Medical devices can be designed which make use of such substrata to attract cells to the surface in vivo or even to promote the growing of a desired cell type on a particular surface prior to grafting. An example of this is endothelial cell growth on a prosthetic blood vessel or vascular graft, which is generally woven or knitted from polyester fiber, particularly Dacron fiber (a polyethylene terephthalate). Because most types of cells are attracted to laminin and to the peptides of the present invention, the peptides of the present invention are useful in coating a patch graft or the like for aiding wound closure and healing following an accident or surgery. The peptides of the present invention can also be used in coating surfaces of a prosthetic device which is intended to serve as a temporary or semipermanent entry into the body., e.g., into a blood vessel or into the peritoneal cavity, sometimes referred to as a percutaneous device. In such cases, it may be advantageous to couple the peptide to a biological molecule, such as collagen, a glycosaminoglycan, or a proteoglycan.
The peptides of the present invention can be administered in amounts ranging from about 10 micrograms to about 20 milligrams per kilogram of body weight.
The peptides of the present invention may be used in the form of a liquid, such as eye drops or lotions, or a salve or gel which may be applied to promote cell attachment, or in any any other convenient form. Accordingly, the peptides may be contained in any pharmaceutically acceptable carrier which is appropriate for the delivery means intended. One manifestation of the cell attachment activity of the peptides of the present invention is their chemotactic activity.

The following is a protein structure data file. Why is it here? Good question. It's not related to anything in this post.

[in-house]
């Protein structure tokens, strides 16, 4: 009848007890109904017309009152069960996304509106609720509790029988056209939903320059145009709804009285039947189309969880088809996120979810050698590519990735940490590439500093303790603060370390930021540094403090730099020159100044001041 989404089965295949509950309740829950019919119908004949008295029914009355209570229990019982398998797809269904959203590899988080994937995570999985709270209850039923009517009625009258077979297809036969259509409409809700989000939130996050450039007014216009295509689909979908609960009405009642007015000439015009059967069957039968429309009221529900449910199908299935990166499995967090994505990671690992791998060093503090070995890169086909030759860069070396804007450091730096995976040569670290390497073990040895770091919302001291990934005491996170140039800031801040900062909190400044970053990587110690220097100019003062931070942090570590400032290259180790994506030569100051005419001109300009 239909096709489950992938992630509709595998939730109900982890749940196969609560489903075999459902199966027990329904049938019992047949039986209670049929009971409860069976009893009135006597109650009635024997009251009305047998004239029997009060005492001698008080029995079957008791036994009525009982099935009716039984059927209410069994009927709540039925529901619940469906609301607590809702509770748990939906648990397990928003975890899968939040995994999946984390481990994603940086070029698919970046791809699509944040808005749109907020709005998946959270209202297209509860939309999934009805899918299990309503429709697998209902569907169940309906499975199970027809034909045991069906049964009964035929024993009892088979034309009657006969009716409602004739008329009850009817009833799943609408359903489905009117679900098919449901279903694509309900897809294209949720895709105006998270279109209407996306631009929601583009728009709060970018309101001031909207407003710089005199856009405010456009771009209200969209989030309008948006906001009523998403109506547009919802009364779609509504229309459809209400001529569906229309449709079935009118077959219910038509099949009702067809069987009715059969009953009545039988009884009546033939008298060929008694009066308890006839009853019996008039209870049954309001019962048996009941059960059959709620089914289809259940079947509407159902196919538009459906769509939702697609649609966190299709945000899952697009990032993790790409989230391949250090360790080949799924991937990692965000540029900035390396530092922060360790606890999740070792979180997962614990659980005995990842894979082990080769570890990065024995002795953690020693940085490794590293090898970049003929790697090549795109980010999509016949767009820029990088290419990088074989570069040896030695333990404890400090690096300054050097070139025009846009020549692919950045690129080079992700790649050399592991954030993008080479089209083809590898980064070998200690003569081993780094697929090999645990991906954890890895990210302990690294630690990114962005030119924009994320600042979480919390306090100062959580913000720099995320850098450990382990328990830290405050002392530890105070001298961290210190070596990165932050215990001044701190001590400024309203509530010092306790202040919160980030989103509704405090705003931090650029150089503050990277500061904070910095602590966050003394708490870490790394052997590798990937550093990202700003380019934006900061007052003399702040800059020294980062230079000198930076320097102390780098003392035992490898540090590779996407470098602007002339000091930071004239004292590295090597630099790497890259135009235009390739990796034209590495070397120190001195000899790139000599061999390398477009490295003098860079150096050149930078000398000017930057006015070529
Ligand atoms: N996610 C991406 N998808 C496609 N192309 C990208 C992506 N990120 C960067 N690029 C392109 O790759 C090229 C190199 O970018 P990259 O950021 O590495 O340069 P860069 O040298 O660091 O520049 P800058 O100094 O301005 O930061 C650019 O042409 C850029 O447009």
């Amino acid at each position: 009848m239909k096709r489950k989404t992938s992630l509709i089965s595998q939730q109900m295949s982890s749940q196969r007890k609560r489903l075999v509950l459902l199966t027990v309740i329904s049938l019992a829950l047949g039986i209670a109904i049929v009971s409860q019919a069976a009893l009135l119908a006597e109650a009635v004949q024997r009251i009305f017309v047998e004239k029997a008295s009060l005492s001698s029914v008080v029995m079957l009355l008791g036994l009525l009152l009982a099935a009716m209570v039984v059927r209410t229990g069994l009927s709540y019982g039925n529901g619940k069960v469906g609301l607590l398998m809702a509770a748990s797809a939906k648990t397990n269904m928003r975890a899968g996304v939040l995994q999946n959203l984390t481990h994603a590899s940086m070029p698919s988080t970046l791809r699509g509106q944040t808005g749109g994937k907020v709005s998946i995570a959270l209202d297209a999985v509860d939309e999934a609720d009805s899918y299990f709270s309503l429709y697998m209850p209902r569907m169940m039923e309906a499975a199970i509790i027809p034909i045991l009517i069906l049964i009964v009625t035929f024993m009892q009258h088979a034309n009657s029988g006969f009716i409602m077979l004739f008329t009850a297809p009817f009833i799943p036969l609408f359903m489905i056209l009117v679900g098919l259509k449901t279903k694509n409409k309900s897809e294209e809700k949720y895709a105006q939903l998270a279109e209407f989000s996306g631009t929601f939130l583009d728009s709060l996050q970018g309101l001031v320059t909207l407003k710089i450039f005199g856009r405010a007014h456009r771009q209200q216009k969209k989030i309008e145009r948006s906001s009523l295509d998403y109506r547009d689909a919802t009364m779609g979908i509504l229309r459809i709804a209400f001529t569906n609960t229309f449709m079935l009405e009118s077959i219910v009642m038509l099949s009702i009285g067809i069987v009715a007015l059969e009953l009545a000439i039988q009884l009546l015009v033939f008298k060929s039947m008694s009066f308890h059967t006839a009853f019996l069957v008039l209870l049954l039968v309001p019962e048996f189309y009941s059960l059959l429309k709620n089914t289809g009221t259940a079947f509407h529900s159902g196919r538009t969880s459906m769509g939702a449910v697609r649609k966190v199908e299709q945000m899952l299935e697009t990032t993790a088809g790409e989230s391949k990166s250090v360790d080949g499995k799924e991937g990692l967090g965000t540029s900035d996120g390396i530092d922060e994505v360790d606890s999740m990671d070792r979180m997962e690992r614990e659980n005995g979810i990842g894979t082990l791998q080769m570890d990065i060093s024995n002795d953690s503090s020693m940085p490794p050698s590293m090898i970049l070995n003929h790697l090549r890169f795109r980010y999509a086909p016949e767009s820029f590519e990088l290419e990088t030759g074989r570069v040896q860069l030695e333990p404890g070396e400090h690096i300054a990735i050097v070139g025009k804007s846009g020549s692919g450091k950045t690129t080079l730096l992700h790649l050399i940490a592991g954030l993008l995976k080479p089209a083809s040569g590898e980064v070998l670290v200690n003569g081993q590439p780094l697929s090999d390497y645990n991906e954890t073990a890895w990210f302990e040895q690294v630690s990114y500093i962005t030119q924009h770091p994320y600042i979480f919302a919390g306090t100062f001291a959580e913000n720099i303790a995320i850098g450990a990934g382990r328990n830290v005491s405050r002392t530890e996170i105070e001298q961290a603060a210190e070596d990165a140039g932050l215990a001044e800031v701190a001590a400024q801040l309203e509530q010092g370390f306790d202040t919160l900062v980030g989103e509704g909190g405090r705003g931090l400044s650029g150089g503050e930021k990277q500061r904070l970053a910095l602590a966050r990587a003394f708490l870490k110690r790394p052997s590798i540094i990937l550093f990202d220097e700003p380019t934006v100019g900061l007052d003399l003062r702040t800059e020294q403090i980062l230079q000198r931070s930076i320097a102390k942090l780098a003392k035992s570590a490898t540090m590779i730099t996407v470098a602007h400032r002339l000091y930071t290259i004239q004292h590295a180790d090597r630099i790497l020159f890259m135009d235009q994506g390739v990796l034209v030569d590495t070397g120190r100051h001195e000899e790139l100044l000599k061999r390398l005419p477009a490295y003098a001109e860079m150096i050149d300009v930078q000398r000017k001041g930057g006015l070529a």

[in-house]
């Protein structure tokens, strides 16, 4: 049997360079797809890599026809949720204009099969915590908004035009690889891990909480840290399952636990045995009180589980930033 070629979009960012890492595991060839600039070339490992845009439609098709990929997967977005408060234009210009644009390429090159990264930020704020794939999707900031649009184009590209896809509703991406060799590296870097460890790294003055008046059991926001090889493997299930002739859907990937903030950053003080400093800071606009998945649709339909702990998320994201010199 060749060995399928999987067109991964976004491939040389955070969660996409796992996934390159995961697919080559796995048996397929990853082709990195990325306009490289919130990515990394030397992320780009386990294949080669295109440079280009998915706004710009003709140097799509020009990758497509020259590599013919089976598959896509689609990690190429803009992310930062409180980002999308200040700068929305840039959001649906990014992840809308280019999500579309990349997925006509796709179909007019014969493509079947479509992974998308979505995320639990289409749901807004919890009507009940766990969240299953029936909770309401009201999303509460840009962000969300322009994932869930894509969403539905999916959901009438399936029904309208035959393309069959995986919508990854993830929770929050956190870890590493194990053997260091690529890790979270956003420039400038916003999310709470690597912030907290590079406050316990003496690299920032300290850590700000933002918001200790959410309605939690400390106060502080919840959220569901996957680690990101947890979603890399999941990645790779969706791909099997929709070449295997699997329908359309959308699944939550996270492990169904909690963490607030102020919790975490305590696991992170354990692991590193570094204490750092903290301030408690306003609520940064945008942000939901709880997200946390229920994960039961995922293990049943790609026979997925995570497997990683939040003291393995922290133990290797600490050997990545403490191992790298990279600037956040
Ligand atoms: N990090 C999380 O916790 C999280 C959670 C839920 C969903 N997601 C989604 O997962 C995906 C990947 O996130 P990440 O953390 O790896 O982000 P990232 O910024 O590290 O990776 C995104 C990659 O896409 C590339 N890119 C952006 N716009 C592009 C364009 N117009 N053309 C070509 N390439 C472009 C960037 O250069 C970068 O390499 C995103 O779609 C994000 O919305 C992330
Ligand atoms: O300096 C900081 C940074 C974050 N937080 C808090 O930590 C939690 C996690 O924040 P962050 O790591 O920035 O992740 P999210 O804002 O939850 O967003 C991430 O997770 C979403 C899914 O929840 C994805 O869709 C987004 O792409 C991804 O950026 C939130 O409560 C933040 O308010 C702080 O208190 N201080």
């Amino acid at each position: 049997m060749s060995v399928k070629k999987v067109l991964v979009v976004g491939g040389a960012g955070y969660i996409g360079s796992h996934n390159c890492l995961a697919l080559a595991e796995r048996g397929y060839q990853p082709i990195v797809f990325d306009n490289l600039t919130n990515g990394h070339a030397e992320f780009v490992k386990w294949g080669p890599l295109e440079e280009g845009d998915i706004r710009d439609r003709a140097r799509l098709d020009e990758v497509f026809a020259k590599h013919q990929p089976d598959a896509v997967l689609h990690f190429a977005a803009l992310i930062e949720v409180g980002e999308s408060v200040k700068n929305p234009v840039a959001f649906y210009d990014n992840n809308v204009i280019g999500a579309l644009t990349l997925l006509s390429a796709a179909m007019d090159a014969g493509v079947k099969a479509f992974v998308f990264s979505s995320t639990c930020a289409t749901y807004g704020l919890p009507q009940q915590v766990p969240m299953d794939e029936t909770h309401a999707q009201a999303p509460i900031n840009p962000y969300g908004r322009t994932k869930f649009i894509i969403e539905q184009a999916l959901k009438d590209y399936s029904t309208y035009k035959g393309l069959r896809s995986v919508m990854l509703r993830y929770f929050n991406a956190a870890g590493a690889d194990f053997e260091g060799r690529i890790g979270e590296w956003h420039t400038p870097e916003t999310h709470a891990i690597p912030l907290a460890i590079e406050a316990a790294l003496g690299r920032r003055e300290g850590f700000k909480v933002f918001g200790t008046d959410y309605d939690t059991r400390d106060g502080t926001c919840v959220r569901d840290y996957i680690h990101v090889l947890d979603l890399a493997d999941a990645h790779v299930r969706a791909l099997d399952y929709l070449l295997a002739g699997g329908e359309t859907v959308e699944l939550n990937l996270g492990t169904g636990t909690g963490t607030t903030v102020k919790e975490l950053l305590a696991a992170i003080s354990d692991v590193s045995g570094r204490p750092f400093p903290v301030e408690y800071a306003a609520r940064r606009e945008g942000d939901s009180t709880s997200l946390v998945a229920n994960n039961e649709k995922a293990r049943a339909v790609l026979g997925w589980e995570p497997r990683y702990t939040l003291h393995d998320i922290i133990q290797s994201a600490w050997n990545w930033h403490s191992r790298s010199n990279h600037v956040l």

While the invention is described above in relation to certain specific embodiments, it will be understood that many variations are possible, and that alternative materials and reagents can be used without departing from the invention. In some cases such variations and substitutions may require some experimentation, but such will only involve routine testing.
The foregoing description of the specific embodiments will so fully reveal the general nature of the invention that others can, by applying current knowledge, readily modify and/or adapt for various applications such specific embodiments without departing from the generic concept, and therefore such adaptations and modifications are intended to be comprehended within the meaning and range of equivalents of the disclosed embodiments. It is to be understood that the phraseology or terminology herein is for the purpose of description and not of limitation.
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|U.S. Classification||623/23.76, 623/924|
|International Classification||C07K14/78, A61K38/00|
|Cooperative Classification||Y10S623/924, C07K14/78, A61K38/00|
|Dec 2, 1991||AS||Assignment|
Owner name: UNITED STATES OF AMERICA, THE, AS REPRESENTED BY T
Free format text: ASSIGNMENT OF ASSIGNORS INTEREST.;ASSIGNORS:GRAF, JEANNETTE;IWAMOTO, YUKIHIDE;REEL/FRAME:005931/0708;SIGNING DATES FROM 19911118 TO 19911119
|Dec 6, 1991||AS||Assignment|
Owner name: UNITED STATES OF AMERICA, THE, AS REPRESENTED BY T
Free format text: ASSIGNMENT OF ASSIGNORS INTEREST.;ASSIGNOR:SASAKI, MAKOTO;REEL/FRAME:005947/0337
Effective date: 19911201
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Year of fee payment: 8
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Year of fee payment: 12